The announcement comes at a strategic time for teh Miner, which is currently facing a hostile bid from larger rival First Quantum Minerals, which claims to be in a better position to "optimise" the project.
The IDC and Investec mandate agreements were executed by Adastra's wholly-owned subsidiary, Congo Mineral Developments (CMD), the majority shareholder of Kingamyambo Musonoi Tailings (KMT), which, in turn, owns 100% of Kolwezi.
CMD is responsible for carrying out the feasibility study and environmental- and social-impact assessment, and for organising the financing of the project.
The South African export credit tranche will be for $80-million to $120-million, with a ten-year maturity.
It will fund a further 30% of the project's total capital requirements, on top of the 20% already announced, Adastra said.
"Adastra's Kolwezi project remains firmly on course," CE Tim Read emphasised in a statement yesterday.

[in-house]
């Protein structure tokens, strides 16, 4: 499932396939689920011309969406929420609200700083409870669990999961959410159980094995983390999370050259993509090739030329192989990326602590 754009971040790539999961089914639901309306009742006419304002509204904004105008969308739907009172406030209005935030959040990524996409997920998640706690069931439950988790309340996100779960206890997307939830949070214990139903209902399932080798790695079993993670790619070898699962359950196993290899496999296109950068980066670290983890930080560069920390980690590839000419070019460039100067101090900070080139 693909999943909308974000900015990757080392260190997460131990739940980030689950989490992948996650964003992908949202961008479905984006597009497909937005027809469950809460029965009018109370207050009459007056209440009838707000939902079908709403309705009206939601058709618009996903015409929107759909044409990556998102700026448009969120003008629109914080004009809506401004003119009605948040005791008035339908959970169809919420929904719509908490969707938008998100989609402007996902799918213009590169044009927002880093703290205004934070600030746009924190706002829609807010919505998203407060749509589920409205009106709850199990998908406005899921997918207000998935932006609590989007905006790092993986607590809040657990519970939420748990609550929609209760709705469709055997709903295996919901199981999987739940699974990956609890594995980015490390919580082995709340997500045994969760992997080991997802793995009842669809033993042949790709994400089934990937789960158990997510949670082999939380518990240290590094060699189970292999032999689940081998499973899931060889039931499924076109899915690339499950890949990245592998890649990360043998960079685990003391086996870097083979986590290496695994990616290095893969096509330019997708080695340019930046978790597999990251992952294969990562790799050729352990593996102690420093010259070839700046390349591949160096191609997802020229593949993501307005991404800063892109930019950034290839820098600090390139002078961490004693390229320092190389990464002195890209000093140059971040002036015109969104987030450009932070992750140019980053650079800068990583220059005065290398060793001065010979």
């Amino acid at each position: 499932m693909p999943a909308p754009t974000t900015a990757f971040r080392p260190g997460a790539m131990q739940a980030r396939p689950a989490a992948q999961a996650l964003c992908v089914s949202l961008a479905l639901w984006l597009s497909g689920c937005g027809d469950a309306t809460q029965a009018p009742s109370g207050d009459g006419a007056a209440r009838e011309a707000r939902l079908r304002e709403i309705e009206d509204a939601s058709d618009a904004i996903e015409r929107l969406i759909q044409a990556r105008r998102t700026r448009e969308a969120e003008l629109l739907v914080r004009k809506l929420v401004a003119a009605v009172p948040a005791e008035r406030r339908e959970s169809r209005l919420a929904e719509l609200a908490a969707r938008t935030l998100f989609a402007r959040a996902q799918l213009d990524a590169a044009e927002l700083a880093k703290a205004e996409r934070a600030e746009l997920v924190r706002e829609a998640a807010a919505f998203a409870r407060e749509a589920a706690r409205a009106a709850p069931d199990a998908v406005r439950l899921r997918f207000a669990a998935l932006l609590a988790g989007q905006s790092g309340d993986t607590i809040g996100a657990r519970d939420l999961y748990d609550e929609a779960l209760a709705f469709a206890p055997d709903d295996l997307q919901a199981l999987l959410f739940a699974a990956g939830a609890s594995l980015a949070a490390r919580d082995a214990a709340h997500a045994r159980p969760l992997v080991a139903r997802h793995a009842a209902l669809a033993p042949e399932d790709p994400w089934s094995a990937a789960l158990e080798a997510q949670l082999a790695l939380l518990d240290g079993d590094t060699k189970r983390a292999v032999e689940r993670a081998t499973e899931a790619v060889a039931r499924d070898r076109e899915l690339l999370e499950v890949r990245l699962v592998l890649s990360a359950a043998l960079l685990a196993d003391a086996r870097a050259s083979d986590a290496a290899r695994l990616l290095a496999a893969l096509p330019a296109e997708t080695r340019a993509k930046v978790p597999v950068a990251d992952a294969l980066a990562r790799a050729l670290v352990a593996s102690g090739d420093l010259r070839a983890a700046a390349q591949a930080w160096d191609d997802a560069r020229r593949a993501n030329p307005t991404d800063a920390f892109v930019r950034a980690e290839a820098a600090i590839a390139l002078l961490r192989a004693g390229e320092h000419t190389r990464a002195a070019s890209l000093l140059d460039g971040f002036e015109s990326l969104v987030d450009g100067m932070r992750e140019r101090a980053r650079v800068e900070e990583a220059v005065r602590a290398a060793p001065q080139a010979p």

Adastra last month encouraged shareholders not to support First Quantam's unsolicited bid, labelling it an "opportunistic offer (that) significantly undervalues the company".
The Kolwezi project consists of twqo dams, containing 112,8-million tons of oxide tailings, at grades if 1,49% copper and 0,32% cobalt.
Adastra believes that the resource has the potential to host one of the world's largest and lowest-cost cobalt producers, although a definitive feasibility study is only expected during the first quarter of this year.
The miner has said that, if the study outcome is favourable, construction is expected to begin before the year-end, with first production in mid-2008 and a mine life of over 50 years.
"Such a project would generate significant taxation, royalty and dividend revenues to teh (DRC) government, as well as providing local employment and contributing to the regeneration of teh DRC's copper-belt infrastructure," Adastra said.